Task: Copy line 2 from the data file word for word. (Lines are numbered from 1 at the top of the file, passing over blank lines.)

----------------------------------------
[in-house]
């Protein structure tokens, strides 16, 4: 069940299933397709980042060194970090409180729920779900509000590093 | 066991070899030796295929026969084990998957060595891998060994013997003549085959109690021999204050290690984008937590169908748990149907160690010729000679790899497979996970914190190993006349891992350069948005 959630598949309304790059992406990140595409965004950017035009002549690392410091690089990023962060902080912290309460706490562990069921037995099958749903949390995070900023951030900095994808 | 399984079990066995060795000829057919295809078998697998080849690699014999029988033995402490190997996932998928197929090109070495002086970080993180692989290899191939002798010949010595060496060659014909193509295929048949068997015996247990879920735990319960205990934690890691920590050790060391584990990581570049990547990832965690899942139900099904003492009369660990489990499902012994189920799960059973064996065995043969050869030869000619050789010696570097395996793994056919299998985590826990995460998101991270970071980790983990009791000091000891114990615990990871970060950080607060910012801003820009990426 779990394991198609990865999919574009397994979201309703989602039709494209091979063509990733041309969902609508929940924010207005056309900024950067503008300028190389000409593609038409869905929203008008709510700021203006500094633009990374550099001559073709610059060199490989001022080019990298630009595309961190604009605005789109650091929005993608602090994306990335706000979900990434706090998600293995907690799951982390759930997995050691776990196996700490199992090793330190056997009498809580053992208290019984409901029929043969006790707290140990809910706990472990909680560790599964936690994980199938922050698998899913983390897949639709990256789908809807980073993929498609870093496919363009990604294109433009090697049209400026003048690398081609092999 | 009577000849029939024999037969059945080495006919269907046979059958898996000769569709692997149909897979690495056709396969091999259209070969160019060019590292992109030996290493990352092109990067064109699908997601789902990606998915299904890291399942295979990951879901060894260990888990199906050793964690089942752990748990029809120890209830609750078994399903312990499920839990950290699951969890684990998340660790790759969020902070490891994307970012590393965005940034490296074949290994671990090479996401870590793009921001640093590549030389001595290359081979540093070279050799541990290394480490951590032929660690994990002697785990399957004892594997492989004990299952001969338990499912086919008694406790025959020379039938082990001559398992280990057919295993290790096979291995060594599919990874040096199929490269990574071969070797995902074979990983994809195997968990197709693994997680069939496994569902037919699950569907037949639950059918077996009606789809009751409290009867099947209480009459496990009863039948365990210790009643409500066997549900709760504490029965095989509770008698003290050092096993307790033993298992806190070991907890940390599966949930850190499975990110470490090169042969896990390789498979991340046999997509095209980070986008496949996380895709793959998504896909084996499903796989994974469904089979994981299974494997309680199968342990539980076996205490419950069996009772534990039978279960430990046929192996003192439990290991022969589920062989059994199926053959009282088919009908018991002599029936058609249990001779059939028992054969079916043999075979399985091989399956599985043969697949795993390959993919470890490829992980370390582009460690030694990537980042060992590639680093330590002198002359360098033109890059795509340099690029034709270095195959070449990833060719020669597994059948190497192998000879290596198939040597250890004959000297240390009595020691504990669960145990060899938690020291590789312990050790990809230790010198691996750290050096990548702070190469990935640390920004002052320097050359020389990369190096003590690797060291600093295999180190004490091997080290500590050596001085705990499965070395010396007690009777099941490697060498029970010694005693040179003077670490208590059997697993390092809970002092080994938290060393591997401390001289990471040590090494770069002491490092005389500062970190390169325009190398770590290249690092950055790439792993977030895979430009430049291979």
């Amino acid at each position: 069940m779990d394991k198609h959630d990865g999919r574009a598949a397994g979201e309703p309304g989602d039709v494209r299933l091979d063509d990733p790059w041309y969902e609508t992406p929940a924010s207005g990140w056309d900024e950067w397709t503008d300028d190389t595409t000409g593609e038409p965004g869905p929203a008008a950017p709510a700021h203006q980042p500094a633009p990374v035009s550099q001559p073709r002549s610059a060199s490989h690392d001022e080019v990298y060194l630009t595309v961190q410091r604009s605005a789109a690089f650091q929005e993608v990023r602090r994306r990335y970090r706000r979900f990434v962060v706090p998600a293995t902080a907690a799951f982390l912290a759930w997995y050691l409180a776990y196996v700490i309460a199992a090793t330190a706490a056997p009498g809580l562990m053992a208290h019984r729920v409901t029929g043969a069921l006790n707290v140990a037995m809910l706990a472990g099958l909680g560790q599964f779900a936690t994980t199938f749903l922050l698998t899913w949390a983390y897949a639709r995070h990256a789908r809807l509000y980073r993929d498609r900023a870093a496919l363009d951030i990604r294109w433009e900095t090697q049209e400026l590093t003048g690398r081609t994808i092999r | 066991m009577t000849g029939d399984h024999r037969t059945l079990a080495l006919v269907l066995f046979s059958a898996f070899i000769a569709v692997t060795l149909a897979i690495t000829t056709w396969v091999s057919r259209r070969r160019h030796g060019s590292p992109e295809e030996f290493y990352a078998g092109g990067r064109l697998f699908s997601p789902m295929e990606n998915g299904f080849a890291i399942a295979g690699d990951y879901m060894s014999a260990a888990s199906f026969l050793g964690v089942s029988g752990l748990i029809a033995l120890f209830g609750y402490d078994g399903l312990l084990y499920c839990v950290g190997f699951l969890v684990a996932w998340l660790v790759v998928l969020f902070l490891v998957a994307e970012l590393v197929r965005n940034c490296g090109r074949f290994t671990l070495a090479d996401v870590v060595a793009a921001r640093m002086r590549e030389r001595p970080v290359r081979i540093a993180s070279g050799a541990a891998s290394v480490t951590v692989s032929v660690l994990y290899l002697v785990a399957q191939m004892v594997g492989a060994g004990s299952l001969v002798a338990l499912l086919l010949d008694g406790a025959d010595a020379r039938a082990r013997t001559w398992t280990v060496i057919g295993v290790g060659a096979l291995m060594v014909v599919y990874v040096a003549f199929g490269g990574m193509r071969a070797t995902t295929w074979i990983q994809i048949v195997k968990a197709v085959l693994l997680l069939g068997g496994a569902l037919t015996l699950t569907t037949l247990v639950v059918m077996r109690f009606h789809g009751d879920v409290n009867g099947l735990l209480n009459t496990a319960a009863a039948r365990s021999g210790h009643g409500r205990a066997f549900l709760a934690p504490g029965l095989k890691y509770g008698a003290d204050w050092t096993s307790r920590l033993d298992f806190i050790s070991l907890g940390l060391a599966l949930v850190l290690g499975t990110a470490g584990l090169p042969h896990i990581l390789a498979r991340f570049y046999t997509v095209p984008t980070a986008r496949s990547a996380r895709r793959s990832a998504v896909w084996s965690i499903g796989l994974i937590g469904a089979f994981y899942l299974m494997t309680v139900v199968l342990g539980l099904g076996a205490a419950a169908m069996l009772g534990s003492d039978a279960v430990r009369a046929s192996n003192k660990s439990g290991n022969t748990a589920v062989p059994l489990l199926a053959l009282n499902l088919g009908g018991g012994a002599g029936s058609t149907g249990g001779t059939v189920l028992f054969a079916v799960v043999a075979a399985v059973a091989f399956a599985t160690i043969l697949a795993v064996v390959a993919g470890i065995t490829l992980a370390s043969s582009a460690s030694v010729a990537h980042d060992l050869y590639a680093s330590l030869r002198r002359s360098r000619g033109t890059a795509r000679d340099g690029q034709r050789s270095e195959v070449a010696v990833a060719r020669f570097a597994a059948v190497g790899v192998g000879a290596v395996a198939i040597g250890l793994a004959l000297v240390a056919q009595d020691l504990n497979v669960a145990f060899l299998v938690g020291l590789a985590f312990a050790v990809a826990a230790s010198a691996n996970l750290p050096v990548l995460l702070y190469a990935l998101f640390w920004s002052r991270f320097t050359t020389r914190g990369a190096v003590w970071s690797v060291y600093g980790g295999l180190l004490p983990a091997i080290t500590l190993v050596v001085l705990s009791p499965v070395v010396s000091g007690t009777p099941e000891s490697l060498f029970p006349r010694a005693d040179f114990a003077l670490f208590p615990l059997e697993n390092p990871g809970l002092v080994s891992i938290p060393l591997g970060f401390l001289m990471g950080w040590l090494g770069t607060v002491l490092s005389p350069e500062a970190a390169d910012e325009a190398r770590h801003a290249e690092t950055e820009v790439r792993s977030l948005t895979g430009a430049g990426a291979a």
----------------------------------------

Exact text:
């Protein structure tokens, strides 16, 4: 069940299933397709980042060194970090409180729920779900509000590093 | 066991070899030796295929026969084990998957060595891998060994013997003549085959109690021999204050290690984008937590169908748990149907160690010729000679790899497979996970914190190993006349891992350069948005 959630598949309304790059992406990140595409965004950017035009002549690392410091690089990023962060902080912290309460706490562990069921037995099958749903949390995070900023951030900095994808 | 399984079990066995060795000829057919295809078998697998080849690699014999029988033995402490190997996932998928197929090109070495002086970080993180692989290899191939002798010949010595060496060659014909193509295929048949068997015996247990879920735990319960205990934690890691920590050790060391584990990581570049990547990832965690899942139900099904003492009369660990489990499902012994189920799960059973064996065995043969050869030869000619050789010696570097395996793994056919299998985590826990995460998101991270970071980790983990009791000091000891114990615990990871970060950080607060910012801003820009990426 779990394991198609990865999919574009397994979201309703989602039709494209091979063509990733041309969902609508929940924010207005056309900024950067503008300028190389000409593609038409869905929203008008709510700021203006500094633009990374550099001559073709610059060199490989001022080019990298630009595309961190604009605005789109650091929005993608602090994306990335706000979900990434706090998600293995907690799951982390759930997995050691776990196996700490199992090793330190056997009498809580053992208290019984409901029929043969006790707290140990809910706990472990909680560790599964936690994980199938922050698998899913983390897949639709990256789908809807980073993929498609870093496919363009990604294109433009090697049209400026003048690398081609092999 | 009577000849029939024999037969059945080495006919269907046979059958898996000769569709692997149909897979690495056709396969091999259209070969160019060019590292992109030996290493990352092109990067064109699908997601789902990606998915299904890291399942295979990951879901060894260990888990199906050793964690089942752990748990029809120890209830609750078994399903312990499920839990950290699951969890684990998340660790790759969020902070490891994307970012590393965005940034490296074949290994671990090479996401870590793009921001640093590549030389001595290359081979540093070279050799541990290394480490951590032929660690994990002697785990399957004892594997492989004990299952001969338990499912086919008694406790025959020379039938082990001559398992280990057919295993290790096979291995060594599919990874040096199929490269990574071969070797995902074979990983994809195997968990197709693994997680069939496994569902037919699950569907037949639950059918077996009606789809009751409290009867099947209480009459496990009863039948365990210790009643409500066997549900709760504490029965095989509770008698003290050092096993307790033993298992806190070991907890940390599966949930850190499975990110470490090169042969896990390789498979991340046999997509095209980070986008496949996380895709793959998504896909084996499903796989994974469904089979994981299974494997309680199968342990539980076996205490419950069996009772534990039978279960430990046929192996003192439990290991022969589920062989059994199926053959009282088919009908018991002599029936058609249990001779059939028992054969079916043999075979399985091989399956599985043969697949795993390959993919470890490829992980370390582009460690030694990537980042060992590639680093330590002198002359360098033109890059795509340099690029034709270095195959070449990833060719020669597994059948190497192998000879290596198939040597250890004959000297240390009595020691504990669960145990060899938690020291590789312990050790990809230790010198691996750290050096990548702070190469990935640390920004002052320097050359020389990369190096003590690797060291600093295999180190004490091997080290500590050596001085705990499965070395010396007690009777099941490697060498029970010694005693040179003077670490208590059997697993390092809970002092080994938290060393591997401390001289990471040590090494770069002491490092005389500062970190390169325009190398770590290249690092950055790439792993977030895979430009430049291979």